it is hereby declared to be the public policy of the state of nevada to protect the welfare, prosperity, health and peace of all the people of the state, and to foster the right of all persons reasonably to seek, obtain and hold employment and housing accommodations, and reasonably to seek and be granted services in places of public accommodation without discrimination, distinction or restriction because of race, religious creed, color, national origin or ancestry.
Picketing began again during the next Legislative session in 1963 after a bill attempting to give the commission more power died in a 23-14 vote. After the commission was formed, Kellar told Scott that he had completed his mission and ended his regular drives back and forth on U.S. Highway 95. “He was available to us at any time but he turned it over to me,” he said.
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Developing a Legal Niche
Kellar carved a niche for himself among Las Vegas’ established African-American community leaders. His approach to community organizing included all socioeconomic groups and all organizations. His anti-elitist approach expanded the influence of the Westside neighborhood. Kellar excelled as a strategist and he constantly met with Reverend Marion Bennett, Dr. Charles I. West, Lubertha Johnson, William “Bob” Bailey, Dr. James B. McMillan, James Anderson and many other recognized community leaders. He saw his charge, as a designee of Marshall, to push for equal justice in Nevada. Kellar took the mandate seriously. Arguably, his bold, cohesive, assertive political stance caused the face of the Las Vegas integration agenda to become more aggressive as he grounded the movement in legal doctrine. He became Las Vegas’ Malcolm X tempered by the courage of Thurgood Marshall. Before Kellar arrived in Las Vegas, the California Civil Rights law of 1959, known as the Unruh Civil Rights Act, required equal access to the accommodations, advantages, facilities, privileges or services of all business establishments. The act also provided for the right to be free from discrimination in public accommodations regardless of sex, race, color, religion, ancestry, national origin, sexual orientation or source of income.8 Nevada carefully monitored this bill because it applied to all businesses including hotels and motels, restaurants, theaters, hospitals, barber and beauty shops, housing accommodations and retail establishments.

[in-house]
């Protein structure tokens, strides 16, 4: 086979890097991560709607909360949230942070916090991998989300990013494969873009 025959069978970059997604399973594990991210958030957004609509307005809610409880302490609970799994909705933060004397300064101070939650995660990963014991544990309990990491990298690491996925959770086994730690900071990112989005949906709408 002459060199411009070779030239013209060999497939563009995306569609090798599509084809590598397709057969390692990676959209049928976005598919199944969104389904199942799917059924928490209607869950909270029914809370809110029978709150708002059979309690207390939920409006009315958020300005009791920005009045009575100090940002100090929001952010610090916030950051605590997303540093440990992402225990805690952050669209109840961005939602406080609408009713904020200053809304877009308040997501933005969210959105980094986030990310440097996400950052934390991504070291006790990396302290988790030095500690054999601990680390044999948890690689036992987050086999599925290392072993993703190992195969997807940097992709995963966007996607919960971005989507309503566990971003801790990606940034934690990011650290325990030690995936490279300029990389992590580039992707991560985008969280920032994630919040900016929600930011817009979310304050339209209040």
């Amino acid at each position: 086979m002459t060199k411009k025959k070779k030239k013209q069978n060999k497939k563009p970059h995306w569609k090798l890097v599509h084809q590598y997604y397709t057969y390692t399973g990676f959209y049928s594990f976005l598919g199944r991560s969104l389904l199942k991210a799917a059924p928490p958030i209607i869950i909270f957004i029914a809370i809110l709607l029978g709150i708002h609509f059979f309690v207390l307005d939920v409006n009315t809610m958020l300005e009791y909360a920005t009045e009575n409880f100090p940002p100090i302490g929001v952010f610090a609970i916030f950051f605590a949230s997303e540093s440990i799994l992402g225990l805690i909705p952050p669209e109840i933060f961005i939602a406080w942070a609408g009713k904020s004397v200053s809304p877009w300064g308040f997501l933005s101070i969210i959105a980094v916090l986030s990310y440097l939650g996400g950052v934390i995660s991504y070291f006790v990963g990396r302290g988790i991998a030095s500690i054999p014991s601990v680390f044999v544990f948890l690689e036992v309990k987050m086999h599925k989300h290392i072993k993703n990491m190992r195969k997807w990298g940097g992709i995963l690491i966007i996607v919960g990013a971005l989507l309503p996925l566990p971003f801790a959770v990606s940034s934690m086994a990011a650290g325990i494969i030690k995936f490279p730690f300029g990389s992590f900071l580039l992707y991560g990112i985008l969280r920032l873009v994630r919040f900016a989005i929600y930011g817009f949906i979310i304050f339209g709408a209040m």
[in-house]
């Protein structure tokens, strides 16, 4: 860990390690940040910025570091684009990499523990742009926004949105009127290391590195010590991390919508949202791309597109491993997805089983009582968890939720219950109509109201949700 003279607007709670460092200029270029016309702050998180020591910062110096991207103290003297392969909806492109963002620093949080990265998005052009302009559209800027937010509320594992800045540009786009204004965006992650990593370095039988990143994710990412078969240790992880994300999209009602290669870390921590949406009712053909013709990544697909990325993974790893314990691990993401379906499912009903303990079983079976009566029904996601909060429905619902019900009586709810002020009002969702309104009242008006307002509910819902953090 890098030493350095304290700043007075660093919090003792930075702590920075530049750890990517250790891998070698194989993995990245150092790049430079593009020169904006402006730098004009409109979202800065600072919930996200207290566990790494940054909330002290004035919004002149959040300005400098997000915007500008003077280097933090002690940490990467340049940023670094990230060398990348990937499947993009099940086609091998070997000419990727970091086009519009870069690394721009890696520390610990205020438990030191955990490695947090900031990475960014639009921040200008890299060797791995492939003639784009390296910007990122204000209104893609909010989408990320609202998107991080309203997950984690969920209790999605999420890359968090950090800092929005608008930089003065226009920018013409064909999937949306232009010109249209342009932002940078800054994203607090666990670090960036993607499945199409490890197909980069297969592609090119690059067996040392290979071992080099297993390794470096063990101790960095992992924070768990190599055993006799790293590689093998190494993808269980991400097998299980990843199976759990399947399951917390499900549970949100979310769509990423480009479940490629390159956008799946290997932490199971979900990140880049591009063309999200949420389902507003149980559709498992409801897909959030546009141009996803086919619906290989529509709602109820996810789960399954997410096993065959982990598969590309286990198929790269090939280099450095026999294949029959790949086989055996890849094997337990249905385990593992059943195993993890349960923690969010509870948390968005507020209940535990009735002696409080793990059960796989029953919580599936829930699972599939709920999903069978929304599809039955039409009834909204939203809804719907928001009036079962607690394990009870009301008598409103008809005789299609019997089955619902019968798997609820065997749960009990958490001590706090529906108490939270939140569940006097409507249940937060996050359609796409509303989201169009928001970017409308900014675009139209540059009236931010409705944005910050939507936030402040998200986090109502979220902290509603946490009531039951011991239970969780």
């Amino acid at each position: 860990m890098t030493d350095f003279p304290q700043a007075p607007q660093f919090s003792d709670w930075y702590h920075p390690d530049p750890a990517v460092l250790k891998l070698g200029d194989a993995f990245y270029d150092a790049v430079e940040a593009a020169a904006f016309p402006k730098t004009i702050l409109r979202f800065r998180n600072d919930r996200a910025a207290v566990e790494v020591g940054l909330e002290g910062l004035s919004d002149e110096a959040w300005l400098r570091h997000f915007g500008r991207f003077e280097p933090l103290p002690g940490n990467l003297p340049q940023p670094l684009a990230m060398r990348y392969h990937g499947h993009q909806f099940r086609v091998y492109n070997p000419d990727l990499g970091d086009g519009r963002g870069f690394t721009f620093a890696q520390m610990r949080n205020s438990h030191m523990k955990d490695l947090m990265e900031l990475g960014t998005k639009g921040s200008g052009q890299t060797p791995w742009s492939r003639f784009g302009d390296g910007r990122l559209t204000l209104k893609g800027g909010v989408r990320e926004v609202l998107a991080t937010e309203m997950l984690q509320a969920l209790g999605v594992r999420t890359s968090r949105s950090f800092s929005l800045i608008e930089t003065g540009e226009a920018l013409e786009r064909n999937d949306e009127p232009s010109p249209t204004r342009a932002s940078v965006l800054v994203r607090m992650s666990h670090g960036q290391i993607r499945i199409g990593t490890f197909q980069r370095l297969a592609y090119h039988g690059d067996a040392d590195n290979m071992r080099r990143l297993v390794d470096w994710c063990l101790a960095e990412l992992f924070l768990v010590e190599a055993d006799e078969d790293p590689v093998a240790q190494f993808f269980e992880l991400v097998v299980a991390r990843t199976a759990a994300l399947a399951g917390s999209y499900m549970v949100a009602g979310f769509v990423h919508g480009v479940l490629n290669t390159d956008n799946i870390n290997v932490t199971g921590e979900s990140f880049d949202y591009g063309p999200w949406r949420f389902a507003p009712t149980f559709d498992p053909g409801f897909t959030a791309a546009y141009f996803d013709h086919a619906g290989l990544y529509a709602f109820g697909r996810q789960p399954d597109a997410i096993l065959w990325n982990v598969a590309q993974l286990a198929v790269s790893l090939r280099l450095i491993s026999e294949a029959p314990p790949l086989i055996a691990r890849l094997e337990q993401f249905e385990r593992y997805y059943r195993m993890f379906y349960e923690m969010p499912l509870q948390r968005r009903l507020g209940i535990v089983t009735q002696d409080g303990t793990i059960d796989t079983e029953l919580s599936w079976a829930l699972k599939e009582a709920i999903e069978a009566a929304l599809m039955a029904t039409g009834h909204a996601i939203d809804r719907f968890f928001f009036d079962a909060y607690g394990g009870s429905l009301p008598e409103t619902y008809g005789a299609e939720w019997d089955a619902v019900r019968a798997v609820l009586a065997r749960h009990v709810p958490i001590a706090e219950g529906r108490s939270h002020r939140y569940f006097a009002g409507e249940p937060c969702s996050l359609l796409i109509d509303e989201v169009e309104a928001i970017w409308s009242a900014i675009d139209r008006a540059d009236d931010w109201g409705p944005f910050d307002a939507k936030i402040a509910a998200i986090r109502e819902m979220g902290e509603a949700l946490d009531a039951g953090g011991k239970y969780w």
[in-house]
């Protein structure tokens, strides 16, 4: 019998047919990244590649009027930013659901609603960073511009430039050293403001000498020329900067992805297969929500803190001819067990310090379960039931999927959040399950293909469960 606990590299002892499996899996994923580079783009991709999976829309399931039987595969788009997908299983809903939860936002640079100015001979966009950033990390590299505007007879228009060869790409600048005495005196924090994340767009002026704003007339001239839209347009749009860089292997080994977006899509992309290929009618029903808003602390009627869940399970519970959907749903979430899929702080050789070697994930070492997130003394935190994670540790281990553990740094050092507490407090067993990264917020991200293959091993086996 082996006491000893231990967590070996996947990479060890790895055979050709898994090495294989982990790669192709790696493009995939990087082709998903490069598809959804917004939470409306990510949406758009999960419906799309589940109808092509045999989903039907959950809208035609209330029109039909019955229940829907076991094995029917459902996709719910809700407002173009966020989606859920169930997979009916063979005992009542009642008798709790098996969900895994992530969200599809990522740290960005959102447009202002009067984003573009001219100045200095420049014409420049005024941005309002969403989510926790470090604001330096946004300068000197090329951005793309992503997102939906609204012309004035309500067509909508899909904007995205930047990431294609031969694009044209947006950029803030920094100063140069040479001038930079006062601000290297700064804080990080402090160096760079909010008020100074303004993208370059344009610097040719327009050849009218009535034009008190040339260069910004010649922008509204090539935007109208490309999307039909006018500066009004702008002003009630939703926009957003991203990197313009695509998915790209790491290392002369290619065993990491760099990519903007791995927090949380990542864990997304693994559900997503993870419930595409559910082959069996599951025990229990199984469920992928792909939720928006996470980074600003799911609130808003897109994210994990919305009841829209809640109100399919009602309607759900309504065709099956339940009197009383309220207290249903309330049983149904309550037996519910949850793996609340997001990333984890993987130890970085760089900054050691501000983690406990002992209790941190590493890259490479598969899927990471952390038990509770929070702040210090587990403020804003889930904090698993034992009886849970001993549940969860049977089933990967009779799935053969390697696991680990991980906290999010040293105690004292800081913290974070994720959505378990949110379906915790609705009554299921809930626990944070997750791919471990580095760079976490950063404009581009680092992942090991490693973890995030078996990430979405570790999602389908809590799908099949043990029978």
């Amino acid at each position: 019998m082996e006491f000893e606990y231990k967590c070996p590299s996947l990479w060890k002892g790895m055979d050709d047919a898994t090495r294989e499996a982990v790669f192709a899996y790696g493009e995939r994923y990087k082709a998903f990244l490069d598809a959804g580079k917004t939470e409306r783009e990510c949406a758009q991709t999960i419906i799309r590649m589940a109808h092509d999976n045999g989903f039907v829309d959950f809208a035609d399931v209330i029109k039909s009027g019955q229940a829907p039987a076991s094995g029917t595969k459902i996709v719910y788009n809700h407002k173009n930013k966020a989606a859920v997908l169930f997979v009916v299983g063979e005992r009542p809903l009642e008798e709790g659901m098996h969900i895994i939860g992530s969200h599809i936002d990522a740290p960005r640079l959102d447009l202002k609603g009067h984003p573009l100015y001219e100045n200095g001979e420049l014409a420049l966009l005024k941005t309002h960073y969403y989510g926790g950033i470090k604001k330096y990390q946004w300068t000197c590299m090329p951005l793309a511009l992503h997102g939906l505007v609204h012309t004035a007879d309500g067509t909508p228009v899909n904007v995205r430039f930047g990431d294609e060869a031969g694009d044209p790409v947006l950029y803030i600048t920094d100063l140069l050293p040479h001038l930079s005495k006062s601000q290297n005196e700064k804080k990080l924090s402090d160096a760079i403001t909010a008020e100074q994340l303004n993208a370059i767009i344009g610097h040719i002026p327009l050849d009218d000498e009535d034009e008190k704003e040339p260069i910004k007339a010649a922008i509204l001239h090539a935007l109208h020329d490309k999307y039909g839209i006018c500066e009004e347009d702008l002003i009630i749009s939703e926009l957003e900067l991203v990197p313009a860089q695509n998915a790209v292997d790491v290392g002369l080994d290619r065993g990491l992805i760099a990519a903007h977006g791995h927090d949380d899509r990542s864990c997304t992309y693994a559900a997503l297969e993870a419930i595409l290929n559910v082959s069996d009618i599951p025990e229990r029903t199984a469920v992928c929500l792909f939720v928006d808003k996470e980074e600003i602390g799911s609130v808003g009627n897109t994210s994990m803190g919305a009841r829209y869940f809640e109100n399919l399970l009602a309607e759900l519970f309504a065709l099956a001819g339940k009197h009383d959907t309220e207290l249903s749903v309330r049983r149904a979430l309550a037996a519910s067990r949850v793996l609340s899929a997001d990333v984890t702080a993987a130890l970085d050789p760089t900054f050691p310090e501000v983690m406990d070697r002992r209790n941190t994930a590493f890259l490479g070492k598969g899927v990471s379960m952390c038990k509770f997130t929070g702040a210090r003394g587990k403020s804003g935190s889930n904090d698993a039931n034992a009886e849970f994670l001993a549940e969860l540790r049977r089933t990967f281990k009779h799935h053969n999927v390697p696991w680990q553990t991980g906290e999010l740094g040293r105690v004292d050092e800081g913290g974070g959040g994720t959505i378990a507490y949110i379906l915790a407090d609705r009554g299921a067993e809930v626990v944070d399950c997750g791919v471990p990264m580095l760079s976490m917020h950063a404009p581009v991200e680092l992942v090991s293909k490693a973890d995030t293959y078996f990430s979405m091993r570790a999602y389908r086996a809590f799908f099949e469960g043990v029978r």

Dorothy Cager, William Bailey, Charles L. Kellar, Clara Fells, Governor Grant Sawyer, Tarea Hall Pittman, James Anderson and Samuel Baynes (Source: Special Collections, university of Nevada, reno Libraries)